The Girl Who Just Appeared by Jonathan Harvey
A little bit bonkers in the guise of a life story, The Girl Who Just Appeared is one woman’s quest to find who she is, where she’s come from and how to belong. From the outset it’s refreshing to read a female voice from the pen of a male writer – it’s genuine, far from stereotypical and utterly believable. There’s a warming cast of cleverly realised, if a bit twee characters, who bring this tale together in a mish-mash of British cultural references.
Holly is told at the age of nine that she’s adopted. We rejoin the story in her 30s to discover her in the midst of a hunt for her biological background, her adoptive parents having passed on. She makes the break and moves to Liverpool to trace the only name and address she has connected to her past. There she finds a tin in her mother’s old flat, and within is the link to a tragic, bittersweet history that begins to seem alarmingly her own.
Holly’s boss Sylvie and her trembling Chihuahua Michael, wet weekend boyfriend Jude, and new Scouse friend brighten her task, with Harvey’s unmistakable voice bubbling to the surface in moments of real hilarity. This is a journey of discovery, and the inclusion of Darren’s (wonderfully written) diary – the contents of the tin – keeps the reader guessing at every scrap of evidence thrown out. Enter Rose and Alan, the landlords of Holly’s new flat, and suddenly you’re off on a trail that’s just hidden from view, piecing together this twisting tale with bewilderment.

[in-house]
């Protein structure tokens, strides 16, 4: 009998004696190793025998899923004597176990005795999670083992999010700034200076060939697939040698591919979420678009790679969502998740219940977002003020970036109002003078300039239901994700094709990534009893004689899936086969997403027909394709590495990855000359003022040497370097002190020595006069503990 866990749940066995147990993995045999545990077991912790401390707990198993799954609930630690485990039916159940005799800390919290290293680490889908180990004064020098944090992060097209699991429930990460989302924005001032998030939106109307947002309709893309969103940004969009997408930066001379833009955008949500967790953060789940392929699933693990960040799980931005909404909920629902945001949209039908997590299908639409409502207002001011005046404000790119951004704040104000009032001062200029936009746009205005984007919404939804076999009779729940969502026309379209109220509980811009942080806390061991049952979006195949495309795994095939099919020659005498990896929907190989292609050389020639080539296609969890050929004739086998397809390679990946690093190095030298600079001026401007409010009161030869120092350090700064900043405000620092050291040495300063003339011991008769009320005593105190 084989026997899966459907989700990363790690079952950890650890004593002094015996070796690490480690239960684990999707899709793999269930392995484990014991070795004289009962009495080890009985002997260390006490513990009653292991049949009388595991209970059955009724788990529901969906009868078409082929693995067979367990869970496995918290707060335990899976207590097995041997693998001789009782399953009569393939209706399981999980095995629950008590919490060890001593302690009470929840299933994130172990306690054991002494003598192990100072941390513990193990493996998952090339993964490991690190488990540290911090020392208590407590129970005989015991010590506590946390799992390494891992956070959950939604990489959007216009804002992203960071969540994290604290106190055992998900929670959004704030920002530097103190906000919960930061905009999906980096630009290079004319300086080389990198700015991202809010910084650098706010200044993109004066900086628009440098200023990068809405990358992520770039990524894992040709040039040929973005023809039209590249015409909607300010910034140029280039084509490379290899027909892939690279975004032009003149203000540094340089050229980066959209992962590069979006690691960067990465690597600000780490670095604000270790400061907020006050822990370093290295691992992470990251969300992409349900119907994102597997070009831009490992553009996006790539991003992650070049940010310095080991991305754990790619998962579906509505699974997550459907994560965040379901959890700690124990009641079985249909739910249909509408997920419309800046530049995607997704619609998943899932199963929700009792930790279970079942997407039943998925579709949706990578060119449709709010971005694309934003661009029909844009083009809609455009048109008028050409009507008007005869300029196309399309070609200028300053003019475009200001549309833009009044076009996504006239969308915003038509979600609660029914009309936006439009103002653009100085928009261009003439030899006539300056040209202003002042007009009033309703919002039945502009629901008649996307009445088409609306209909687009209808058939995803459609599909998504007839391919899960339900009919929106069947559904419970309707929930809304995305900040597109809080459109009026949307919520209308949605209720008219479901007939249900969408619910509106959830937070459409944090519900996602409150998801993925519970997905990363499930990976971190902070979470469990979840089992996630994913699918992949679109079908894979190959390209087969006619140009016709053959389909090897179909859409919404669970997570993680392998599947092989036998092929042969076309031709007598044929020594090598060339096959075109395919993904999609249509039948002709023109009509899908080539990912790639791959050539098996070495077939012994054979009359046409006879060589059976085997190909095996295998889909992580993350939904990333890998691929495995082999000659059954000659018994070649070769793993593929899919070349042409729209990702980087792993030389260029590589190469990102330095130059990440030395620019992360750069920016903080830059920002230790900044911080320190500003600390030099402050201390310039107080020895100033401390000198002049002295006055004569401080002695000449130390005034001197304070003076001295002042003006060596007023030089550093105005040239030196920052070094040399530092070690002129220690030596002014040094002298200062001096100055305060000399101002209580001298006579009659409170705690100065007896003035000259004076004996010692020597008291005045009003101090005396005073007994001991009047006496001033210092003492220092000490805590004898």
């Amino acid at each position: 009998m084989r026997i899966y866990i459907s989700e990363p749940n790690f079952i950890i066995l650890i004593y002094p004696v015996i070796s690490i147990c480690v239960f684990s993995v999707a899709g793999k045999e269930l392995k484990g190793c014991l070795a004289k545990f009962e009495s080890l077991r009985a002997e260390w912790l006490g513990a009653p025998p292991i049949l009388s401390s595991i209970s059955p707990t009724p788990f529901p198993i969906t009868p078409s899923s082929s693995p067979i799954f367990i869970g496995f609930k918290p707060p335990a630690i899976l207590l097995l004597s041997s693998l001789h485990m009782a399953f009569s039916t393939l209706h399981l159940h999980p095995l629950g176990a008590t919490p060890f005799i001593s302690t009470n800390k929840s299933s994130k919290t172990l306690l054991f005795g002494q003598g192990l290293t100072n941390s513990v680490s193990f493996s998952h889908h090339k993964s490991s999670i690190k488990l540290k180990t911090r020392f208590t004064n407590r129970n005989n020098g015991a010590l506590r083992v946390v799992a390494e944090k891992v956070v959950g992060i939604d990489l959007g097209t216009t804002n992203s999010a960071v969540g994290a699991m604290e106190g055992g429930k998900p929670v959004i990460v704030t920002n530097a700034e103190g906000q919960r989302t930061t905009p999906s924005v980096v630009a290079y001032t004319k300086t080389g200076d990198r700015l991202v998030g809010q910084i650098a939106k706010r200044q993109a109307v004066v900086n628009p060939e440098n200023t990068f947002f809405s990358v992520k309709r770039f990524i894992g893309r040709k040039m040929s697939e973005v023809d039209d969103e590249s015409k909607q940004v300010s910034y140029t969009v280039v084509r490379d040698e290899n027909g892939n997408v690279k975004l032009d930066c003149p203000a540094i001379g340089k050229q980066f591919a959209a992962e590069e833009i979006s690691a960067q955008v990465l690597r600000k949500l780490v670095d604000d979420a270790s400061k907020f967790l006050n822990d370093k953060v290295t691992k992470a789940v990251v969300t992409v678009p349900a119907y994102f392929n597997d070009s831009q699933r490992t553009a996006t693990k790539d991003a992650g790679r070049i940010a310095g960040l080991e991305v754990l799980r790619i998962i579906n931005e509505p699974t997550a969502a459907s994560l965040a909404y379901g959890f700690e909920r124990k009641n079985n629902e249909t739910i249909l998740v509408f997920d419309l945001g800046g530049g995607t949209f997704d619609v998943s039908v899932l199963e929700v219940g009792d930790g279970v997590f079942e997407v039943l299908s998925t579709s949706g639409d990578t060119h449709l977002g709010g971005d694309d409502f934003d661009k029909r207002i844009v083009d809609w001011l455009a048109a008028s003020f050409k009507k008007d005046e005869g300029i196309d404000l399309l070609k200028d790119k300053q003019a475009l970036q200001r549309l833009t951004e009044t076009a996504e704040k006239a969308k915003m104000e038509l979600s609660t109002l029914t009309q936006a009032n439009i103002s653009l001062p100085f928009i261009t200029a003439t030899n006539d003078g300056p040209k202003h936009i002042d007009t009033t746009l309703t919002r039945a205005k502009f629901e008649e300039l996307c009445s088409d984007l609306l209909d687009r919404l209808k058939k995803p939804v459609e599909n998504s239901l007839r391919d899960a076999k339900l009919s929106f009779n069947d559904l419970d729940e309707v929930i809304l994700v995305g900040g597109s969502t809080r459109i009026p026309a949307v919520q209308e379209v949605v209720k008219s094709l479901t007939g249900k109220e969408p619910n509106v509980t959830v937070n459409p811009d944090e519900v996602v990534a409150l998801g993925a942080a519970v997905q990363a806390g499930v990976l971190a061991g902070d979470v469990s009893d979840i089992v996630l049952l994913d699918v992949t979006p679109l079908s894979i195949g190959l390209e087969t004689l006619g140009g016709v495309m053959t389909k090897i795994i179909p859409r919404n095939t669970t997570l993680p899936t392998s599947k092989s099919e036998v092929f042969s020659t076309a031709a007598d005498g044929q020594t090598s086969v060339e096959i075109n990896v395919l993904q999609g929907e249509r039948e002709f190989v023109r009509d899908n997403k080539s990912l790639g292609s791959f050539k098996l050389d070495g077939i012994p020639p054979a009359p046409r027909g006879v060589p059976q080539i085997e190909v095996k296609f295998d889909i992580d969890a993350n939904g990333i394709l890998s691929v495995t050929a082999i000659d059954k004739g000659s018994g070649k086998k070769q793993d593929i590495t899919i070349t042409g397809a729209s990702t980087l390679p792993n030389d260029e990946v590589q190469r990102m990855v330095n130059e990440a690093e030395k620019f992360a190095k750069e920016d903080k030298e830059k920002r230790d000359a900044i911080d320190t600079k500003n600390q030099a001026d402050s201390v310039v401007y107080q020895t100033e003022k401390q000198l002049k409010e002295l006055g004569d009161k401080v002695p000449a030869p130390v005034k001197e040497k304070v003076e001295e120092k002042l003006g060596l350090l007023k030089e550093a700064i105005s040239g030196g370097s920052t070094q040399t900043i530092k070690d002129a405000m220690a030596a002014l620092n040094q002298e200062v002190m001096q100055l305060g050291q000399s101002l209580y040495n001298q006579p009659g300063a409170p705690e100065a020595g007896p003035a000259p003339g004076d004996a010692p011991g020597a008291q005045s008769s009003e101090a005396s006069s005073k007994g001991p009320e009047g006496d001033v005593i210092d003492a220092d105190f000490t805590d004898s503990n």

Our main character is loveable and exasperating, lost and assured, but you wish the best for her: the uncertain world she inhabits is poignant and funny, touching on themes of abandonment, belonging and unconditional love. Harvey is a great writer, but with a story that just doesn’t quite match. Ending with a twist that blows most people’s reality out of the water, The Girl Who Just Appeared is a gentle, tongue-in-cheek take on a human tale that will make you weep tears of joy and grief at once.
The Girl Who Just Appeared is published by Pan Macmillan at the paperback price of £7.99, for further information visit here.